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Three facts to think about on the world’s first International Day of Education

The United Nations General Assembly proclaimed 24 January as International Day of Education, acknowledging the importance of education in achieving sustainable development.

Audrey Azoulay, Director General spoke of this day as an occasion to reaffirm fundamental principles.

“Firstly, education is a human right, a public good and a public responsibility. Secondly, education is the most powerful force in our hands to ensure significant improvements in health, to stimulate economic growth, to unlock the potential and innovation we need to build more resilient and sustainable societies.”

This day could not come soon enough. While more children than ever are going to school, there are still tens of millions not going, or in danger of stopping because they have no access to electricity. Their right to education should not be put on pause when the sun goes down.

So how much progress have we made so far with education in Africa?

1. Primary education is still not universal.

Photo credit: Patrick Bentley

Africa has the highest rate of educational exclusion in the world. Of all regions, sub-Saharan Africa has the lowest rate of children enrolled in school. Over one-fifth of children between the ages of 6 and 11, and one-third between the ages of 12 and 14 are out of school. Many students who need to support their families after school do not have a chance to study at night if they do not have access to light. Failing classes and dropping out of school is common.

2. More girls are not in school than boys.

In West and Central Africa, if a girl has not entered school by the age of 10, it is unlikely she ever will. Young women make up two-thirds of the global illiterate population, and about 27 million live in sub-Saharan Africa. Parents often see marriage as an alternative for their daughters’ future if she is not doing well at school. With a solar light, girls have more time to study and do well in school. If every girl in sub-Saharan Africa completed their primary education, maternal mortality could fall by 70 percent.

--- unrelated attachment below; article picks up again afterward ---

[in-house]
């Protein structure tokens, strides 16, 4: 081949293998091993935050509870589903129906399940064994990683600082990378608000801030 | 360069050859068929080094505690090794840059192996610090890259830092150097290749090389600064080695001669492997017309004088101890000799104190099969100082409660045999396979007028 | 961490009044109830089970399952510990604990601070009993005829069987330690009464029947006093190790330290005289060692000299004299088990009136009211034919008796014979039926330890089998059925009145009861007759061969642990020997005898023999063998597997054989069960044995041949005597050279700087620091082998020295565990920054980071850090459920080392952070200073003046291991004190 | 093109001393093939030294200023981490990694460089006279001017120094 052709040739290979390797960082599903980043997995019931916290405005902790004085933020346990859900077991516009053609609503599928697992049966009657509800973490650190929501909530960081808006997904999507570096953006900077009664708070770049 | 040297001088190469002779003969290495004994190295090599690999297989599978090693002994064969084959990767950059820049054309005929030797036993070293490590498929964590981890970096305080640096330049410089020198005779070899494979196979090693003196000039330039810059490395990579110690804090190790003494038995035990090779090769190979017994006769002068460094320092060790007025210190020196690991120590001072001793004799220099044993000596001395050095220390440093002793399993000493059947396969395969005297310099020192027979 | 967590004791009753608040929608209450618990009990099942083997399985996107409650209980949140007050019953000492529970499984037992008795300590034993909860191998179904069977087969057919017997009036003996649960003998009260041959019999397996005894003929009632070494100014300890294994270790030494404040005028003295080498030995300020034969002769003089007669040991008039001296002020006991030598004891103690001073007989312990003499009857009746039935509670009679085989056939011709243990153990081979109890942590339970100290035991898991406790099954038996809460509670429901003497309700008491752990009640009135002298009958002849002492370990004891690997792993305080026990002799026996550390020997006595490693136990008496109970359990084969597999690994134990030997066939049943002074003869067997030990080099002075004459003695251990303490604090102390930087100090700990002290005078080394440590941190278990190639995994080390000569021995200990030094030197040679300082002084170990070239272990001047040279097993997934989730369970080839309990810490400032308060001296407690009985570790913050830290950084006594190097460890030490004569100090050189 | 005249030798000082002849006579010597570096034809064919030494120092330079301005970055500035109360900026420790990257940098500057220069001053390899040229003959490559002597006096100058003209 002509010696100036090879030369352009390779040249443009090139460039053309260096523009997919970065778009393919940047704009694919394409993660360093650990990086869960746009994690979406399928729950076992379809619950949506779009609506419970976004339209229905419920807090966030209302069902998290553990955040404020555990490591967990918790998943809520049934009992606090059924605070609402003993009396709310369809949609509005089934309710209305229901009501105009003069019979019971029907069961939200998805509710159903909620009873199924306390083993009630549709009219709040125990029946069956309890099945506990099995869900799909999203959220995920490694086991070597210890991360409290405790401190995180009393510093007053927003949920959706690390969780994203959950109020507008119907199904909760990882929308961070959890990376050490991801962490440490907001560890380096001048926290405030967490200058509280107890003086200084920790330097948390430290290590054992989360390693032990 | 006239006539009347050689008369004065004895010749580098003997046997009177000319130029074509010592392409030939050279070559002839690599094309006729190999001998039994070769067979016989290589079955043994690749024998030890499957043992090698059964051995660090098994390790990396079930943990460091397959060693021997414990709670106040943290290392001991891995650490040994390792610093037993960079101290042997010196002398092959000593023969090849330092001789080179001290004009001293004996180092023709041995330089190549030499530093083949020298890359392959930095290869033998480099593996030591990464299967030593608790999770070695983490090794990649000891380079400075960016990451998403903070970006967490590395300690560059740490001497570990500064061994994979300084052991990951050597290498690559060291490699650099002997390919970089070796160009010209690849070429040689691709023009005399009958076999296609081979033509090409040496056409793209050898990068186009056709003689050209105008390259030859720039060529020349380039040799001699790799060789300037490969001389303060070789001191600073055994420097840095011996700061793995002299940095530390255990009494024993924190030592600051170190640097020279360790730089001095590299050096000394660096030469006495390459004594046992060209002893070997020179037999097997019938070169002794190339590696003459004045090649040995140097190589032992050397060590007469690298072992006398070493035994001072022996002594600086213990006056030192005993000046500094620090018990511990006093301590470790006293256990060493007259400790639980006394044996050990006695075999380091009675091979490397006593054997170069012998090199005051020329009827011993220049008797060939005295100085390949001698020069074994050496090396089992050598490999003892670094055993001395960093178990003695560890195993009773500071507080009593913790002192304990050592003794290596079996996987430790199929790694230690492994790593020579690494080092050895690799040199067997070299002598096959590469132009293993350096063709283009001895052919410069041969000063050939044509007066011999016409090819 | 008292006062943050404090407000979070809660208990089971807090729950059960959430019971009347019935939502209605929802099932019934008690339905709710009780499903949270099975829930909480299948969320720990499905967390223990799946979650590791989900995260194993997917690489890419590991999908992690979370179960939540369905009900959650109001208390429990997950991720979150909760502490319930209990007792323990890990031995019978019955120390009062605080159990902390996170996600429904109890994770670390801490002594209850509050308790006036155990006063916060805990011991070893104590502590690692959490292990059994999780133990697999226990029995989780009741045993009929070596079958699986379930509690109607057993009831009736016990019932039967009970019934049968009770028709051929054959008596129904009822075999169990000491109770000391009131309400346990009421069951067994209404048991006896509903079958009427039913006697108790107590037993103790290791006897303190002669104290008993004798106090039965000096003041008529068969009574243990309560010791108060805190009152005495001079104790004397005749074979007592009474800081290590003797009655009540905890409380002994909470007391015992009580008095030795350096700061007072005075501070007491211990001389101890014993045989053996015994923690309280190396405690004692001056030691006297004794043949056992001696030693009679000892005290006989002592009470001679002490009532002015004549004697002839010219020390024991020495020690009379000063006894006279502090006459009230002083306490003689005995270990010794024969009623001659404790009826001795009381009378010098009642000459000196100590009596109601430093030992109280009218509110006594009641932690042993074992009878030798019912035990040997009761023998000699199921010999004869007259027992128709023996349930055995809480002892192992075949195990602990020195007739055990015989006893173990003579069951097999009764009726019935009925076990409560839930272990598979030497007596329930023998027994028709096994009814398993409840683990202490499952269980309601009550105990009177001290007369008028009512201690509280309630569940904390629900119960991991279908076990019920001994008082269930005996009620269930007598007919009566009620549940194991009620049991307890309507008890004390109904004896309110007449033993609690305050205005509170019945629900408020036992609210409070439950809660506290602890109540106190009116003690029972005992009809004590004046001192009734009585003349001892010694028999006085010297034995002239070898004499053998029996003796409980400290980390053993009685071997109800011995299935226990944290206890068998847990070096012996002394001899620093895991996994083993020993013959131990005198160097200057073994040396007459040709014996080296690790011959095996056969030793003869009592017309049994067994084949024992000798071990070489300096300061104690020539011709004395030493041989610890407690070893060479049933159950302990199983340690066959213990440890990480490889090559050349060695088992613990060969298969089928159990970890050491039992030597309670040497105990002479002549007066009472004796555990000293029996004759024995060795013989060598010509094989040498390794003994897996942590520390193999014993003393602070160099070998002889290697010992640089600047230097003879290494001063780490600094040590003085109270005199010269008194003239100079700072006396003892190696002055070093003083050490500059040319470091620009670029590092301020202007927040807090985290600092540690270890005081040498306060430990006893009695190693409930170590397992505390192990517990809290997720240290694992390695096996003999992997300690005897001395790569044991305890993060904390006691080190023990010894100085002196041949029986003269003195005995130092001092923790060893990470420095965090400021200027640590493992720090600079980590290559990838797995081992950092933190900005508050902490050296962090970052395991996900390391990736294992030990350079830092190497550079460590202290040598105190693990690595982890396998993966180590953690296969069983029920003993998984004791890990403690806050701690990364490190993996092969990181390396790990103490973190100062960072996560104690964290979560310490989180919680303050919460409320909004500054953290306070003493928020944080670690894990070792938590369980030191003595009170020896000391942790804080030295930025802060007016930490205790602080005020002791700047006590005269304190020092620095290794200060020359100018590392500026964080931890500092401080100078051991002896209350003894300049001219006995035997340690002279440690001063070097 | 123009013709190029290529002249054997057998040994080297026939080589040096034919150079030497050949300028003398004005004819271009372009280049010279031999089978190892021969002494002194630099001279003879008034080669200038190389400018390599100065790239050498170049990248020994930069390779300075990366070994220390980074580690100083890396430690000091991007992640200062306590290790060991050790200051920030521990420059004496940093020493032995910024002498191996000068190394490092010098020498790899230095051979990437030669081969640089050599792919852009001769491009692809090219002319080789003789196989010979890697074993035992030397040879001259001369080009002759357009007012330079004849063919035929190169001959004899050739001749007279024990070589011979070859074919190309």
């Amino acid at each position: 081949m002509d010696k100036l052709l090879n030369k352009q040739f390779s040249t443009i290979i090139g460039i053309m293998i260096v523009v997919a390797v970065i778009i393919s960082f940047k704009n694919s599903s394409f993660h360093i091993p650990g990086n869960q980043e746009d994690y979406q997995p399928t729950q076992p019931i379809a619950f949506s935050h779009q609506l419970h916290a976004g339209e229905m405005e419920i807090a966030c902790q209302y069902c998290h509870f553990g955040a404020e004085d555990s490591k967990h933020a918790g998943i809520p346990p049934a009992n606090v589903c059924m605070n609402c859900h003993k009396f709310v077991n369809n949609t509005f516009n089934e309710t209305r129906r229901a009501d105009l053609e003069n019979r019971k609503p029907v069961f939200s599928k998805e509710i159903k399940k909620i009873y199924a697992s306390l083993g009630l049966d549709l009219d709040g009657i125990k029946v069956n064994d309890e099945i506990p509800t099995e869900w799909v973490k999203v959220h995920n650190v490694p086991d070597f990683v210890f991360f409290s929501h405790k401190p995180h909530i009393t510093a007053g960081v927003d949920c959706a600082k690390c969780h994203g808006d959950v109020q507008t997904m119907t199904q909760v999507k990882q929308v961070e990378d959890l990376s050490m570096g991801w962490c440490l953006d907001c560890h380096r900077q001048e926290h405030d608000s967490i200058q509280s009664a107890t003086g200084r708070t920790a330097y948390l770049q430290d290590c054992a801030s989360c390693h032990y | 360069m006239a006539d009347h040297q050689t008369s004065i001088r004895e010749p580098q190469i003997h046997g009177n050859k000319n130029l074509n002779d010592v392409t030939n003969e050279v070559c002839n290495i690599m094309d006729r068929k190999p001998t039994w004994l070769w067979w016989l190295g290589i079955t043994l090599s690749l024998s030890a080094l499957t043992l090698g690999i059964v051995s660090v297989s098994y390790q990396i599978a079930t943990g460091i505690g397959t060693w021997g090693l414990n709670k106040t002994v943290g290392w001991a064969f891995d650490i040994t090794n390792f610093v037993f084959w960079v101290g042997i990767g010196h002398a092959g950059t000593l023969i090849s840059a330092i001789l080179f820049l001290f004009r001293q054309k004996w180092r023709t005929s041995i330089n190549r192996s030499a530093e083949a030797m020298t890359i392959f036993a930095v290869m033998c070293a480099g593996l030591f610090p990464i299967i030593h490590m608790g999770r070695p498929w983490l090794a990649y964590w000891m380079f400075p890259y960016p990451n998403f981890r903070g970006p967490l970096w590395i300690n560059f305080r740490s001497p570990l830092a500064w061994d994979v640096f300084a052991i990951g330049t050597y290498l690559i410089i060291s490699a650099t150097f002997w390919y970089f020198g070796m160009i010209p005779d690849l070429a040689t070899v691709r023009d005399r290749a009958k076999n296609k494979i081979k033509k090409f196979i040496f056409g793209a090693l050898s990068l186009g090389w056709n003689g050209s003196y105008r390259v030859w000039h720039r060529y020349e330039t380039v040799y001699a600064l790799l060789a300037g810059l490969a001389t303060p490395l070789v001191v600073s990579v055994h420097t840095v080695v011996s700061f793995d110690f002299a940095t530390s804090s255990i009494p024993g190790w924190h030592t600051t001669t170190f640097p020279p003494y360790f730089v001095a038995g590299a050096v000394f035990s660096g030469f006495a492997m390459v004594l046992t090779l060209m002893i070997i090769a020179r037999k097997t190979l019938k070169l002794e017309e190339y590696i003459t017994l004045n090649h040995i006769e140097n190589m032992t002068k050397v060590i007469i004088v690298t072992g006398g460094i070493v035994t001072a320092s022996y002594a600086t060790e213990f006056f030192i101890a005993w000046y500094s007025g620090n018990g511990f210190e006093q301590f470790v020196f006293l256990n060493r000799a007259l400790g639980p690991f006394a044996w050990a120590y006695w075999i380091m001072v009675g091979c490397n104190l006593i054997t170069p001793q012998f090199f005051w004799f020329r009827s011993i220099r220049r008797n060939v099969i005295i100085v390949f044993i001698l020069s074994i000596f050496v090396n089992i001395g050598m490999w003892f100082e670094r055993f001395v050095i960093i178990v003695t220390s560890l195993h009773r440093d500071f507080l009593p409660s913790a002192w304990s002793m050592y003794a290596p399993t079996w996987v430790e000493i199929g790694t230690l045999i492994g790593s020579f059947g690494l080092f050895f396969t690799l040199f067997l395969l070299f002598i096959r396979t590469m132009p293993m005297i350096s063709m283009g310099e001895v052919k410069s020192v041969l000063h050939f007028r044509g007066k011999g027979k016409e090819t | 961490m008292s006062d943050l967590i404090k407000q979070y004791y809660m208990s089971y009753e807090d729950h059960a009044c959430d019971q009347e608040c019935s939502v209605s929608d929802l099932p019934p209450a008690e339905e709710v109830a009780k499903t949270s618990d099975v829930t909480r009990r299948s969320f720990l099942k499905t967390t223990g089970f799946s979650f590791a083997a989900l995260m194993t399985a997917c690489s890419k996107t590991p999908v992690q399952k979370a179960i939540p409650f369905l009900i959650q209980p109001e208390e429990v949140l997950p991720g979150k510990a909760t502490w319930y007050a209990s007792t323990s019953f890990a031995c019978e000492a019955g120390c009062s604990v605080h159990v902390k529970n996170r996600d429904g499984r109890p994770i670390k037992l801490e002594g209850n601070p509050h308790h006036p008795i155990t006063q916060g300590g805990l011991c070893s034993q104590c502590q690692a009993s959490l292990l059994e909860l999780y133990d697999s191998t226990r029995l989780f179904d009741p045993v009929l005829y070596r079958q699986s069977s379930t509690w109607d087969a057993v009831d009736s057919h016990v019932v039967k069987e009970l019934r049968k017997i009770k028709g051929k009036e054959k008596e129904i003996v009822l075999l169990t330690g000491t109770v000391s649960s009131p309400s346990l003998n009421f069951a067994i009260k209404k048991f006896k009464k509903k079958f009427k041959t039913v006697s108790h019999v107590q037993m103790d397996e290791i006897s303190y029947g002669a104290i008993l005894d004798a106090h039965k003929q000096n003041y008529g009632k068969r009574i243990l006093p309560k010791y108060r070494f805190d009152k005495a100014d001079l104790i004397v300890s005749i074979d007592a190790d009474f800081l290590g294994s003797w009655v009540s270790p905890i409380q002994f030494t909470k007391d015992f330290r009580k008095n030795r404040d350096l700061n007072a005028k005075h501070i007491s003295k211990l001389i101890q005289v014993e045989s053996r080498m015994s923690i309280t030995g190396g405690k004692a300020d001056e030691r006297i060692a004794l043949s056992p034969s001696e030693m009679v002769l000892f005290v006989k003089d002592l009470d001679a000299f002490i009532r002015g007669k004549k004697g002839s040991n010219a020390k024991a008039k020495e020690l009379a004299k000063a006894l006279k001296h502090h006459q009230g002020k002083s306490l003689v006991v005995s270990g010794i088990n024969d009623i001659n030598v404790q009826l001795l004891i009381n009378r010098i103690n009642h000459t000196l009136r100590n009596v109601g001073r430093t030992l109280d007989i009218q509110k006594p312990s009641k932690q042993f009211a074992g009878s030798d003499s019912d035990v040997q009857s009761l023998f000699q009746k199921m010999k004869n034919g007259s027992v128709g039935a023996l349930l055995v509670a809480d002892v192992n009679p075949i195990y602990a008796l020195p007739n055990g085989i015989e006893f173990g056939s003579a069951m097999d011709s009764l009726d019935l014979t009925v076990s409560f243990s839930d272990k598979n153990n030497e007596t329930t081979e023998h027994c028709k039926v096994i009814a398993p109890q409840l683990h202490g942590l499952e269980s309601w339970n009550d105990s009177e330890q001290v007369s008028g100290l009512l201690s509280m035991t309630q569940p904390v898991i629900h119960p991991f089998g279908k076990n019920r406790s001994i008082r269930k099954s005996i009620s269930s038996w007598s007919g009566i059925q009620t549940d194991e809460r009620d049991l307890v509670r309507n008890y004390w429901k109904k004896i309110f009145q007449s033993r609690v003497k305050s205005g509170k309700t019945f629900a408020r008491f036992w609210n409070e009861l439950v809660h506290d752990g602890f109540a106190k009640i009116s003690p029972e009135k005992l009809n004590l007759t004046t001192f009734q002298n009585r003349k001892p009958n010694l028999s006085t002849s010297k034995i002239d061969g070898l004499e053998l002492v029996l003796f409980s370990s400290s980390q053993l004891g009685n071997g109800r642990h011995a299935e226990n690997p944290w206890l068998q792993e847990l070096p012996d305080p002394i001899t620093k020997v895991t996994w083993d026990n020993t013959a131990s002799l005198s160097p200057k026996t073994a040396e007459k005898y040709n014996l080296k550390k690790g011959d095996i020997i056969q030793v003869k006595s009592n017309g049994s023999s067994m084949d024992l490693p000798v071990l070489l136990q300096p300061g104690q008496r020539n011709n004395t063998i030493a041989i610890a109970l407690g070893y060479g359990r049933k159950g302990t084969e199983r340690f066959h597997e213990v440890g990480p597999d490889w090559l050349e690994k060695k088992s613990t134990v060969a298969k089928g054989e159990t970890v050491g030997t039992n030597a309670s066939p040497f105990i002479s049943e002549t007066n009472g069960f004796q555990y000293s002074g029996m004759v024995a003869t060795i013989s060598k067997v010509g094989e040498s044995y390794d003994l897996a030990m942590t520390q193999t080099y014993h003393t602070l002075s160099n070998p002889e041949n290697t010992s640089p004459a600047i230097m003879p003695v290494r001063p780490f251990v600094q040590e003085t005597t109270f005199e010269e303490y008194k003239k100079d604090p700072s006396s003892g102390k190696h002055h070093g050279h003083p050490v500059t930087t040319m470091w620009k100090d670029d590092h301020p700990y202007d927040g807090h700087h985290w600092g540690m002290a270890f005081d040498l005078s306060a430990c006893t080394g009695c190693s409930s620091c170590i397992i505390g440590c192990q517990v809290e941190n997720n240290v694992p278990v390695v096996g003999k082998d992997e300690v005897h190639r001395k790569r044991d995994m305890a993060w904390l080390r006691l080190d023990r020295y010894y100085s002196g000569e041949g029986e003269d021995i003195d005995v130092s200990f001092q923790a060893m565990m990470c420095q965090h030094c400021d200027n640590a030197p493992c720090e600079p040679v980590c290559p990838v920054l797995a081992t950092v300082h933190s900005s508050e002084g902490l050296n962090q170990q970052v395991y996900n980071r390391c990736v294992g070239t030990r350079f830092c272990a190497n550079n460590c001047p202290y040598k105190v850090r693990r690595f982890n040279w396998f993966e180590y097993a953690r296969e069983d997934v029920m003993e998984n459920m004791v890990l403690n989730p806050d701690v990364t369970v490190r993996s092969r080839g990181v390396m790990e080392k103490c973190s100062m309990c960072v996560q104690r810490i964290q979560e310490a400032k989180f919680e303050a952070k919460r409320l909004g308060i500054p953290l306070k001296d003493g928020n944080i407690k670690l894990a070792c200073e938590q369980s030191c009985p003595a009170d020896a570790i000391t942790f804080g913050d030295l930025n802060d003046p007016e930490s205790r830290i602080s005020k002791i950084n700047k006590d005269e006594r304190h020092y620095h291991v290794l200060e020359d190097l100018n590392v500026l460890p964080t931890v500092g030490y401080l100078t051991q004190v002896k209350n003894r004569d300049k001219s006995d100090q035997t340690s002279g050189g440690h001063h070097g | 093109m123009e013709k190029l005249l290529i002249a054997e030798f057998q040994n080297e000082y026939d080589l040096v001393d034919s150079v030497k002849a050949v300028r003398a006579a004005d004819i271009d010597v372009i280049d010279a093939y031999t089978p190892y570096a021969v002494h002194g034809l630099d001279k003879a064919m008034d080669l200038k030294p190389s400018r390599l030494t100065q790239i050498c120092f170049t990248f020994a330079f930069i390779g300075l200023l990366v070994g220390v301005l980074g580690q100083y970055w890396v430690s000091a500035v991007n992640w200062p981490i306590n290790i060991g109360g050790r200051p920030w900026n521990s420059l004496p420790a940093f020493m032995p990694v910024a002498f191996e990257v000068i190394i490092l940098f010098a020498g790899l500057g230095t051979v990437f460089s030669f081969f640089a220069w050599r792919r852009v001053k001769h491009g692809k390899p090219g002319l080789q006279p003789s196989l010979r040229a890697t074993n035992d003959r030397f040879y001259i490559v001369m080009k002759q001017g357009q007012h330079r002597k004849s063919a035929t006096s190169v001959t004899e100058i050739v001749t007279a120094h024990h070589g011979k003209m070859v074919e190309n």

3. Literacy rates are improving.

It is not all bad news. Literacy among 15 to 24 year old sub-Saharan women increased by more than 10 percent between 2000 and 2016. The literacy rate for men in the same region rose by a little over 6 percent. Literacy is crucial for economic development and the well-being of individuals and communities. With safe, clean, and affordable solar lights, more people can improve their literacy skills. These vital skills will not only give people access to knowledge, but also allow them to enter fully into society

On 22 January 2019, something arrived which immediately changed the lives of students at Nyakantaingi Primary School in Rufunsa, Zambia. In a village where many cannot afford candles, a Light Library was launched by SolarAid. Much like checking a book out from a traditional library, students and their families will be able to take a solar light home for as little as one pence per day. Everyone who wants a solar light will be able to borrow one and students will be able to study after dark. SolarAid will continue to bring Light Libraries to schools across Zambia and Malawi in areas where students and their families are unable to afford light, until no one is left in the dark.

How can you create sustainable access to solar lights in a community that cannot afford them? Read this guide to start your own Light Library